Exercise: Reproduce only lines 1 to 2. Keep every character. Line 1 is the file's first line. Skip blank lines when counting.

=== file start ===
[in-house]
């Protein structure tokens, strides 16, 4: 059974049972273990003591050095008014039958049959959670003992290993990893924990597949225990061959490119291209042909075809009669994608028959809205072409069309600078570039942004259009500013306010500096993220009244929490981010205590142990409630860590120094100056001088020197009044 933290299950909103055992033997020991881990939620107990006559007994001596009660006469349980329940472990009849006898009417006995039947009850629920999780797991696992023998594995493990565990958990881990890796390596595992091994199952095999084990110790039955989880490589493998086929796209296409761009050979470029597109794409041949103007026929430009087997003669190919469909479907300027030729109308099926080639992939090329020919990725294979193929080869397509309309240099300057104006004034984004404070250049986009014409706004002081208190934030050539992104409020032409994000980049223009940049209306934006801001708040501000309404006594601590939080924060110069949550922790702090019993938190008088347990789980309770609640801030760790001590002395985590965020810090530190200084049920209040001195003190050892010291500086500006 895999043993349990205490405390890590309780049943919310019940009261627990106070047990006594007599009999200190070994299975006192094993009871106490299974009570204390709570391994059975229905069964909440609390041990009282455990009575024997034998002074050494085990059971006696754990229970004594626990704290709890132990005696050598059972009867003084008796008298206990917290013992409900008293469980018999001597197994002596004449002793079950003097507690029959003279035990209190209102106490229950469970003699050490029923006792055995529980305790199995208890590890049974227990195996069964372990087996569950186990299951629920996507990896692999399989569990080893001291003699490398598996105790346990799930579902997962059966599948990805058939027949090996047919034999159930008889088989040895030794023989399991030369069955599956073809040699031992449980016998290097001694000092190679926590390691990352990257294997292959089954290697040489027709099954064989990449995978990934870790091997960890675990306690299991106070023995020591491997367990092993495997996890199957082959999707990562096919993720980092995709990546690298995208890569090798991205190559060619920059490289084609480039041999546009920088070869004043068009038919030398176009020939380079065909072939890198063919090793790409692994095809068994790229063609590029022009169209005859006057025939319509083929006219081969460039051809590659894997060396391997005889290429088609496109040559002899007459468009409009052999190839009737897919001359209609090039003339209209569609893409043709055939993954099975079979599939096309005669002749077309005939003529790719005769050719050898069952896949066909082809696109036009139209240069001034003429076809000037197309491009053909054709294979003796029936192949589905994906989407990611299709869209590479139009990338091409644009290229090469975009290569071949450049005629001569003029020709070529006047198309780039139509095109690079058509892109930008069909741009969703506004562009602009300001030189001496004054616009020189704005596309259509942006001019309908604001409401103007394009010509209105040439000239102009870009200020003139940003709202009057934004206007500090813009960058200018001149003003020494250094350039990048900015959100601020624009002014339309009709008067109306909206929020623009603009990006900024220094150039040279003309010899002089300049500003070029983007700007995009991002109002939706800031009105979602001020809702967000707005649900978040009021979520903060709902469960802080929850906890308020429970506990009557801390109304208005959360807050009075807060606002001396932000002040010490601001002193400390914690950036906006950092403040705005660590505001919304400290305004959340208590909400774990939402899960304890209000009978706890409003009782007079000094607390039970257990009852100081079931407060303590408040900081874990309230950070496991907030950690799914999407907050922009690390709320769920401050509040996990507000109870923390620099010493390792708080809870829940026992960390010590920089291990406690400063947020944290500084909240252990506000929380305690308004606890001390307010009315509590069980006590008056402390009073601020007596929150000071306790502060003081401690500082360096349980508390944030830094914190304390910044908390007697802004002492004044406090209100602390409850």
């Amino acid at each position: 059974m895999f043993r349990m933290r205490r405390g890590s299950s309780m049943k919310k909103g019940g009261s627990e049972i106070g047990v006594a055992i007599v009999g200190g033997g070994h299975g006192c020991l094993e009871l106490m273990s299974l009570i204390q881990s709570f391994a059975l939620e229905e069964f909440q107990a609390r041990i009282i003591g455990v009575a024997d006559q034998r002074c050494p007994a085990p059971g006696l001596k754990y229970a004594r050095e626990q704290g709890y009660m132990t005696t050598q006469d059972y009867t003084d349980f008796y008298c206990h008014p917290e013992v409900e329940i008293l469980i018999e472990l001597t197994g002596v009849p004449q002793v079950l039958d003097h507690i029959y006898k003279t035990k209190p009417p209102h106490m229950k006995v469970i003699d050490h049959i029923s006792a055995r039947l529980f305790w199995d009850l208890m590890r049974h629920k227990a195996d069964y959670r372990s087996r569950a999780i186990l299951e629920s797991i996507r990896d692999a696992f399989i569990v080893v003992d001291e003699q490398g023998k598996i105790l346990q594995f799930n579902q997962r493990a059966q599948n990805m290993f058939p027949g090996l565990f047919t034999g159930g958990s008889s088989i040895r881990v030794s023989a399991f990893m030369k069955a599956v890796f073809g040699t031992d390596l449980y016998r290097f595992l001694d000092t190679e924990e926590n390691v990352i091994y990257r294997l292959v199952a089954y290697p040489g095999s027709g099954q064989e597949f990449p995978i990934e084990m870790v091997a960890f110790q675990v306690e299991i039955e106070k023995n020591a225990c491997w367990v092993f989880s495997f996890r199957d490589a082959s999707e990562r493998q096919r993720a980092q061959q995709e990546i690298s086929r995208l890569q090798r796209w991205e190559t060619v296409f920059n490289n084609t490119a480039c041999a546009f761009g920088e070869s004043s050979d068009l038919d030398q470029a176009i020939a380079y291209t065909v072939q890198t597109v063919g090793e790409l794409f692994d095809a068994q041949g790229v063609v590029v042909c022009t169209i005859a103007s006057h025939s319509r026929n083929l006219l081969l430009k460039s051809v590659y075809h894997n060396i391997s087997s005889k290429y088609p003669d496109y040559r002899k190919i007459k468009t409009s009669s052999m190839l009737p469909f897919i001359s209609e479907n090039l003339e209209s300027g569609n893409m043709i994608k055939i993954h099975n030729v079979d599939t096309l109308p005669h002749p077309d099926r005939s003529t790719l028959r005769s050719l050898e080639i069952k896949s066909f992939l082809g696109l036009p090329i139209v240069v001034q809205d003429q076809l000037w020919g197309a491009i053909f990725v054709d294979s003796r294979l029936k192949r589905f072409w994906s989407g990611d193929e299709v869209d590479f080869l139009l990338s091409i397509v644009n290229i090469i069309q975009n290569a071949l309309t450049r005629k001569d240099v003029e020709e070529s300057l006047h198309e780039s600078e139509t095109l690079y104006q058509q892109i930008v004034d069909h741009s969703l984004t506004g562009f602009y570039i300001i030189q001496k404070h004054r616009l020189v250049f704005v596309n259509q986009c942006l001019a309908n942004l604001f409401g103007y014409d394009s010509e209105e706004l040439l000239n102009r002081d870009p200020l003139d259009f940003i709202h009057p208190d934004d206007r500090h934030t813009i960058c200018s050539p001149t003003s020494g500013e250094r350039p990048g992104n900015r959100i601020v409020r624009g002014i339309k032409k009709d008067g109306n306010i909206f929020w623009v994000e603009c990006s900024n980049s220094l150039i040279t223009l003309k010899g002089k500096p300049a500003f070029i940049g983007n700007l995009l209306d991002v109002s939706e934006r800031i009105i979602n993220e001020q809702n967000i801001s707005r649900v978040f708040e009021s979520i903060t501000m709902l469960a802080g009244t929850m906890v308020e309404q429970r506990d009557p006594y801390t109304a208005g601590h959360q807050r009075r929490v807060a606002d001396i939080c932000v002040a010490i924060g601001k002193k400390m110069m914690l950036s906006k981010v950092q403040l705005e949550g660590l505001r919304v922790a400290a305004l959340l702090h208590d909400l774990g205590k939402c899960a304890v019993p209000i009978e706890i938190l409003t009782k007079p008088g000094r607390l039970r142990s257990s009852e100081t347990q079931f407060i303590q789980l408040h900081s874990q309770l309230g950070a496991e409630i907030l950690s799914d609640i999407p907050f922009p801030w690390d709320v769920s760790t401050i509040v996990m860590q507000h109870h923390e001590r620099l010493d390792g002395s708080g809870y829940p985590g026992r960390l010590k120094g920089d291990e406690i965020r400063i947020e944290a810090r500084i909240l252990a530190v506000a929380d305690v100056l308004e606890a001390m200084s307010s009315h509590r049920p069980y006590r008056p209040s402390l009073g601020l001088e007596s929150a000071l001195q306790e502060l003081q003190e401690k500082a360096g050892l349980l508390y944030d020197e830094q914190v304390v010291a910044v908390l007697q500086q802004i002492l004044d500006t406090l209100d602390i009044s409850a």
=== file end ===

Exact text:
[in-house]
């Protein structure tokens, strides 16, 4: 059974049972273990003591050095008014039958049959959670003992290993990893924990597949225990061959490119291209042909075809009669994608028959809205072409069309600078570039942004259009500013306010500096993220009244929490981010205590142990409630860590120094100056001088020197009044 933290299950909103055992033997020991881990939620107990006559007994001596009660006469349980329940472990009849006898009417006995039947009850629920999780797991696992023998594995493990565990958990881990890796390596595992091994199952095999084990110790039955989880490589493998086929796209296409761009050979470029597109794409041949103007026929430009087997003669190919469909479907300027030729109308099926080639992939090329020919990725294979193929080869397509309309240099300057104006004034984004404070250049986009014409706004002081208190934030050539992104409020032409994000980049223009940049209306934006801001708040501000309404006594601590939080924060110069949550922790702090019993938190008088347990789980309770609640801030760790001590002395985590965020810090530190200084049920209040001195003190050892010291500086500006 895999043993349990205490405390890590309780049943919310019940009261627990106070047990006594007599009999200190070994299975006192094993009871106490299974009570204390709570391994059975229905069964909440609390041990009282455990009575024997034998002074050494085990059971006696754990229970004594626990704290709890132990005696050598059972009867003084008796008298206990917290013992409900008293469980018999001597197994002596004449002793079950003097507690029959003279035990209190209102106490229950469970003699050490029923006792055995529980305790199995208890590890049974227990195996069964372990087996569950186990299951629920996507990896692999399989569990080893001291003699490398598996105790346990799930579902997962059966599948990805058939027949090996047919034999159930008889088989040895030794023989399991030369069955599956073809040699031992449980016998290097001694000092190679926590390691990352990257294997292959089954290697040489027709099954064989990449995978990934870790091997960890675990306690299991106070023995020591491997367990092993495997996890199957082959999707990562096919993720980092995709990546690298995208890569090798991205190559060619920059490289084609480039041999546009920088070869004043068009038919030398176009020939380079065909072939890198063919090793790409692994095809068994790229063609590029022009169209005859006057025939319509083929006219081969460039051809590659894997060396391997005889290429088609496109040559002899007459468009409009052999190839009737897919001359209609090039003339209209569609893409043709055939993954099975079979599939096309005669002749077309005939003529790719005769050719050898069952896949066909082809696109036009139209240069001034003429076809000037197309491009053909054709294979003796029936192949589905994906989407990611299709869209590479139009990338091409644009290229090469975009290569071949450049005629001569003029020709070529006047198309780039139509095109690079058509892109930008069909741009969703506004562009602009300001030189001496004054616009020189704005596309259509942006001019309908604001409401103007394009010509209105040439000239102009870009200020003139940003709202009057934004206007500090813009960058200018001149003003020494250094350039990048900015959100601020624009002014339309009709008067109306909206929020623009603009990006900024220094150039040279003309010899002089300049500003070029983007700007995009991002109002939706800031009105979602001020809702967000707005649900978040009021979520903060709902469960802080929850906890308020429970506990009557801390109304208005959360807050009075807060606002001396932000002040010490601001002193400390914690950036906006950092403040705005660590505001919304400290305004959340208590909400774990939402899960304890209000009978706890409003009782007079000094607390039970257990009852100081079931407060303590408040900081874990309230950070496991907030950690799914999407907050922009690390709320769920401050509040996990507000109870923390620099010493390792708080809870829940026992960390010590920089291990406690400063947020944290500084909240252990506000929380305690308004606890001390307010009315509590069980006590008056402390009073601020007596929150000071306790502060003081401690500082360096349980508390944030830094914190304390910044908390007697802004002492004044406090209100602390409850």